(Reuters) - A strong U.S. job market and near-target inflation will warrant “at most” one interest rate increase in 2019 and one in 2020, Federal Reserve Bank of Philadelphia President Patrick Harker said on Thursday.
Harker gave a similar assessment of the U.S. rate outlook on March 25. On Thursday, he said the U.S. jobless rate was likely to fall to 3.5 percent this year and inflation would likely be just above the Fed’s 2 percent target this year and next.
“There are certainly aspects of the economy — the strength of the labor market, for instance — that point to a fundamentally sound U.S. economy,” he said at an event in Philadelphia with business economists.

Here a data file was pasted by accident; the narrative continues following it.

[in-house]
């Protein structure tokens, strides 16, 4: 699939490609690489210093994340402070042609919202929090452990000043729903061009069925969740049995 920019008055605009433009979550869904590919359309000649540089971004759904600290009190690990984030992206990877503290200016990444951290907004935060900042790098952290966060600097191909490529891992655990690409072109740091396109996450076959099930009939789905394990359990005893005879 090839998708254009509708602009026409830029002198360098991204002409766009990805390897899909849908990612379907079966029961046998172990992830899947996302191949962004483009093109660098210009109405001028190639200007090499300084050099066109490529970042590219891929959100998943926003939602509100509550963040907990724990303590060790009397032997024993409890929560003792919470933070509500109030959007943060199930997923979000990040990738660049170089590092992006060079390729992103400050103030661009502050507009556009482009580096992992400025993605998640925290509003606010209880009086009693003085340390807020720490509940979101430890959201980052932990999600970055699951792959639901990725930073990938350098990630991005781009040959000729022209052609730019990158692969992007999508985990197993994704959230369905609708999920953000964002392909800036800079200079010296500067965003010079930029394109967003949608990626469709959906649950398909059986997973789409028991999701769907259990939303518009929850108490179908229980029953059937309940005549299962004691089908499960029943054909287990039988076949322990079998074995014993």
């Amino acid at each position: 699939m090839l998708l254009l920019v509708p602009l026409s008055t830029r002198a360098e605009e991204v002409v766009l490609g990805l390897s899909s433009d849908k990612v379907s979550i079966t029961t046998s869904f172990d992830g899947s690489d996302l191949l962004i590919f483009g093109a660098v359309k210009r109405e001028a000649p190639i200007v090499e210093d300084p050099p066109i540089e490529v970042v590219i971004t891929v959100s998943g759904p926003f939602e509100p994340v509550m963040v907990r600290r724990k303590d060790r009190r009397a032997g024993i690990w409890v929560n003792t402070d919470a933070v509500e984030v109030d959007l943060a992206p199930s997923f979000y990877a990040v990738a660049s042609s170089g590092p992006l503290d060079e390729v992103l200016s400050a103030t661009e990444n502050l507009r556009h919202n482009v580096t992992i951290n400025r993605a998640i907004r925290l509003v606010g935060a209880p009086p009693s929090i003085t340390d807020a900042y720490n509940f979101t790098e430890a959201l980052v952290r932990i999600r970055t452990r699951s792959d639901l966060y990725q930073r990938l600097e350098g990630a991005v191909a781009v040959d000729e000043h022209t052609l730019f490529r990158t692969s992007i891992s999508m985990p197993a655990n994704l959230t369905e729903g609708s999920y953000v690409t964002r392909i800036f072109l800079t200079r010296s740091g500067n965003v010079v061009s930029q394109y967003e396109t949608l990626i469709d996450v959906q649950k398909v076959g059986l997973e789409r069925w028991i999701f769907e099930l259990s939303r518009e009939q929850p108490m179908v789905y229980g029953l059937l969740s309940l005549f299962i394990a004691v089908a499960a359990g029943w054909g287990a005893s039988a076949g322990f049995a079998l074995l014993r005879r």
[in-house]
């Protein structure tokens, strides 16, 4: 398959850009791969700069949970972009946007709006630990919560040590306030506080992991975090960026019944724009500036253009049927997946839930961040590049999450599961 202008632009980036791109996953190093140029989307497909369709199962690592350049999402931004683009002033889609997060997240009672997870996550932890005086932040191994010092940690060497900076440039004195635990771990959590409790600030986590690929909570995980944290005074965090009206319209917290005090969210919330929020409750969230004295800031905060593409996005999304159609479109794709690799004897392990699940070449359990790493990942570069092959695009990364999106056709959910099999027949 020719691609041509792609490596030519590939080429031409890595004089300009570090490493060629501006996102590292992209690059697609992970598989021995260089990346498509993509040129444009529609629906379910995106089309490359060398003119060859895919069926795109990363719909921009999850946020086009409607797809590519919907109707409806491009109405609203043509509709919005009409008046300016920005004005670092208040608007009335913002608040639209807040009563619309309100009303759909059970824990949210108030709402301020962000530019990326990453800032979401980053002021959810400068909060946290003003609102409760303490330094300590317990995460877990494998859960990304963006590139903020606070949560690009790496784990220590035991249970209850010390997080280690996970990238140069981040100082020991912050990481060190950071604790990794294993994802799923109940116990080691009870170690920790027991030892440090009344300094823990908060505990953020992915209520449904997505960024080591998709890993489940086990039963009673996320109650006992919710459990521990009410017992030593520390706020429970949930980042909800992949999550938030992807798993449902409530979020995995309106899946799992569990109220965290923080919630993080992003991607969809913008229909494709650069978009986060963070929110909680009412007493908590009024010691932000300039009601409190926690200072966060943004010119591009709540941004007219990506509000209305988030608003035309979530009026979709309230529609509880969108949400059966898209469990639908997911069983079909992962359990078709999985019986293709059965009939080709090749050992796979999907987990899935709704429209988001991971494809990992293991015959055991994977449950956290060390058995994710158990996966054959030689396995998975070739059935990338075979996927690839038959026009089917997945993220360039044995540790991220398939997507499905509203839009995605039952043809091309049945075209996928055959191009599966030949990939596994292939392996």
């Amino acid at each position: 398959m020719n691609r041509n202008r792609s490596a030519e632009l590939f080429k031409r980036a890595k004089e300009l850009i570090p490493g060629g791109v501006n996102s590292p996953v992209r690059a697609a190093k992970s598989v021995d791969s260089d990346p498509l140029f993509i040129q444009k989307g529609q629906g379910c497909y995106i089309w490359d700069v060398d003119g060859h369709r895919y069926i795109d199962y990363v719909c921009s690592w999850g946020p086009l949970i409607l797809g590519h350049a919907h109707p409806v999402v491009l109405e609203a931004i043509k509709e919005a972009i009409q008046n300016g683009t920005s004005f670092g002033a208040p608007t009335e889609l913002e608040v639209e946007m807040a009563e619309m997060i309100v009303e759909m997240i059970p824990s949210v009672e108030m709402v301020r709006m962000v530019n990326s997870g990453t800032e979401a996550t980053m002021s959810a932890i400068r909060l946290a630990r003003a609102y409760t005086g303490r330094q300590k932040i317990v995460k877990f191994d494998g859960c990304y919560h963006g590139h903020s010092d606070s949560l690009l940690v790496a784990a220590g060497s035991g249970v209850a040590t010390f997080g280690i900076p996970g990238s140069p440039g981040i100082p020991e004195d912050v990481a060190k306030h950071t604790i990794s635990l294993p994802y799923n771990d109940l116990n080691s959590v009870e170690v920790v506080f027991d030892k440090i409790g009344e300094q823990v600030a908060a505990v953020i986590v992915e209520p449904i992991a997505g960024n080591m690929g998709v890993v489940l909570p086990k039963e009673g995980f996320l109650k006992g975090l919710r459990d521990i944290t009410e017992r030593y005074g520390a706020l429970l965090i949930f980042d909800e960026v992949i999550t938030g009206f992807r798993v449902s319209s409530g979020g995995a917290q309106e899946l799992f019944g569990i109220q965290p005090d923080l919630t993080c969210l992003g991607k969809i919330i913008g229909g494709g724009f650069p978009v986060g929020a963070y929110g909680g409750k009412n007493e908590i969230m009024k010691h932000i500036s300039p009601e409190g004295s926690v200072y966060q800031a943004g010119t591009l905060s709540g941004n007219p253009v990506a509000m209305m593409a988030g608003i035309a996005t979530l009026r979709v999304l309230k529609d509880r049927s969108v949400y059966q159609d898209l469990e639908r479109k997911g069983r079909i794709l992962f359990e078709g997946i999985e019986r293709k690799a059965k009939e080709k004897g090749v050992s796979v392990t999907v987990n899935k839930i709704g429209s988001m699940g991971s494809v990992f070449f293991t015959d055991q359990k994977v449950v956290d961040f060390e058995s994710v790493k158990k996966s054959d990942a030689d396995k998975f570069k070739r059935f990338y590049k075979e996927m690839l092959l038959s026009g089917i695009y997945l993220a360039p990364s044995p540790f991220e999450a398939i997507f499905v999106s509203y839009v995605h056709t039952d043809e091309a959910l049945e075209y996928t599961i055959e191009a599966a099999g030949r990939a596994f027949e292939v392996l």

At the same time, Harker said he had his eye on a number of risks to the economic outlook, including weaker growth abroad, and a shallow spread between short-term and long-term bond yields.
Another concern, he said, was that sagging business confidence could weigh on investment.
Asked if he thought an interest rate cut could be the next move by the Fed as many investors expect, Harker said he doesn’t expect any rate cuts this year or next year.
A rate cut would signal “a fundamental problem in the economy that at this point I just don’t see,” Harker said.
One concern for the long-term economic outlook, Harker said, was that a decades-long trend in low interest rates could be weighing on business dynamism.
Reporting by Jason Lange in Washington; Editing by Andrea Ricci